The Auschwitz Violin
By Maria Angels Anglada
Corsair/Constable & Robinson – £9.99
‘’The long hours of standing naked at attention in the freezing cold, waiting his turn for the miserable, perverse ceremonies: face and body shaved by common prisoners – criminals who wore the terrible green triangles – arms marked by indelible tattoos, hair sheared, bodies disinfected as if they were plants. The fear that the showers might be gas chambers rather than the freezing water that scarified their bodies but was finally inoffensive if the men weren’t under it too long […]. The thrashings if you didn’t immediately understand orders or walked too slowly. The screams and sobs from prisoners whose wives or children were wrenched from them, the defiant eyes of the gypsy who had switched lines and stood by his elderly father while his little boy headed for death.’’
Just reading the above lines alone, is enough to render The Auschwitz Violin a totally thought-provoking, heart-breaking, accomplished yet beautifully written book.
As Emily Dickinson is quoted as saying at the outset of chapter six (from which the above is taken): ‘’Pain – has an Element of Blank.’’ And unless one has actually traversed across some sort of the uncontrollable chasm of anguish, it’s really hard, if not impossible, to clarify, define and understand the threshold – from which insurmountable pain may never really cease to relent.
Hence, Dickinson’s ‘element of blank’ and it’s all circumnavigating, cathartic and acute acknowledgment by Catalan author, Maria Angels Anglada (1930 – 1999). Surely one of the most important yet under-rated of Catalan writers, it should come as no surprise to learn that she won the Octavi Pellissa Prize for her book of short stories, Nit de 1911. For with haunting simplicity and a most acute eye for harrowing, social darkness, Anglada herein tells the story of (just) one mans’ brute will to survive (just) one of many appalling concentration camps, scattered throughout Nazi occupied Poland: ‘’He had been consigned into the hands of incomprehensible hatred, forsaken by everyone. Even God.’’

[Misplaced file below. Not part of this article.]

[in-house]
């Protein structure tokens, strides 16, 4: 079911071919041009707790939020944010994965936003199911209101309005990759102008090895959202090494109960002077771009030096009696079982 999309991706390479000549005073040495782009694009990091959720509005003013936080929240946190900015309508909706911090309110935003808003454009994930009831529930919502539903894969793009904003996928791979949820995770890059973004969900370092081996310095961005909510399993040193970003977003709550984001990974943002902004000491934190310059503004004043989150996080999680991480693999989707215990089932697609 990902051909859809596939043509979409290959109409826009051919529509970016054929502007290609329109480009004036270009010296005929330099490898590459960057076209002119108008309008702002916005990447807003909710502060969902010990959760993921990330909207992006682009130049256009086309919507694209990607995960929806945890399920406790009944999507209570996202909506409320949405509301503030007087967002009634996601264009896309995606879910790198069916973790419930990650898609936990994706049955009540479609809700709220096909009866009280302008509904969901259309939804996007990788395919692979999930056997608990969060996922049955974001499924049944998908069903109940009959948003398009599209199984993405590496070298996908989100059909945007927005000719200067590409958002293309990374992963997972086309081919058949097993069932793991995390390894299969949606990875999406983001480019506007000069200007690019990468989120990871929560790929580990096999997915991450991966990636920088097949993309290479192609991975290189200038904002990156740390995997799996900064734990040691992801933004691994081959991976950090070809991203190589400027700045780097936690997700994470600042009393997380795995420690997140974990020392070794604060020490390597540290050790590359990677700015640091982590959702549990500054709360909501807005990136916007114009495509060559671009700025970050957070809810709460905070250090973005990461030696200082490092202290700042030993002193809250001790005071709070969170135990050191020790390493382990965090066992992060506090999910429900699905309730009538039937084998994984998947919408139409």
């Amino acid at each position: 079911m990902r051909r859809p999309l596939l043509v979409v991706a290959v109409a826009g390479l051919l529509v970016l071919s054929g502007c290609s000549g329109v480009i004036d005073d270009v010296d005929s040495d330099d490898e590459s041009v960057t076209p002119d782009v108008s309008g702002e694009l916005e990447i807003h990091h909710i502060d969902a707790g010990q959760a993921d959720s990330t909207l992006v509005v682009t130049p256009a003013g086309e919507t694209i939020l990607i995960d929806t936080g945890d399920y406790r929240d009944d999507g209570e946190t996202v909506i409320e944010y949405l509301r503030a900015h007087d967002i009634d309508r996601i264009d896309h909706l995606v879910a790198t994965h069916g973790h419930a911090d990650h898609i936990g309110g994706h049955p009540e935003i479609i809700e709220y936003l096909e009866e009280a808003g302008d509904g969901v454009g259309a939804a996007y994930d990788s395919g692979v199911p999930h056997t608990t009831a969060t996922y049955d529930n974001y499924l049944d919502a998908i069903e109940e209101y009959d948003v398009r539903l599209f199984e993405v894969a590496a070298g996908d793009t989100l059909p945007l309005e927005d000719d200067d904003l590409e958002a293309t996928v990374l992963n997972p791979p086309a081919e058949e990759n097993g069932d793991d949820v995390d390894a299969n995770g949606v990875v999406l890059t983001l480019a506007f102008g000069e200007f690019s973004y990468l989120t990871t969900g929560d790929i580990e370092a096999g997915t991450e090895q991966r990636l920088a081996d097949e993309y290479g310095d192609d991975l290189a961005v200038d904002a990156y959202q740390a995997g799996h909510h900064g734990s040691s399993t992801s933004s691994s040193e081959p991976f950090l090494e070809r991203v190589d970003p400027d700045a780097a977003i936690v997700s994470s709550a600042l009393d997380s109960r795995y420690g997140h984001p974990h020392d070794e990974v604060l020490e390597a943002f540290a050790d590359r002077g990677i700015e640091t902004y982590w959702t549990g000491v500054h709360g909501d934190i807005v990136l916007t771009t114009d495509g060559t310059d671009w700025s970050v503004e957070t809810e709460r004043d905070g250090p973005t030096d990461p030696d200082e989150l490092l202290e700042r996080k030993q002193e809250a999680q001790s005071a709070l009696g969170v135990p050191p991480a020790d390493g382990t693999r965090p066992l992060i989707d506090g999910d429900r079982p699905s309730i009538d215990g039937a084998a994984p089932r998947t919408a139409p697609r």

Such breathtaking, hard-hitting punch, and literary finesse; is now thankfully available in English for the first time. And what an unforgettable read The Auschwitz Violin is too. It’s a book that both warrants and quintessentially deserves to be read – even if only to realise (and hopefully learn) what happens to humanity when it embarks upon blaming a segment of society for its own ills, shortcomings and disgusting failures.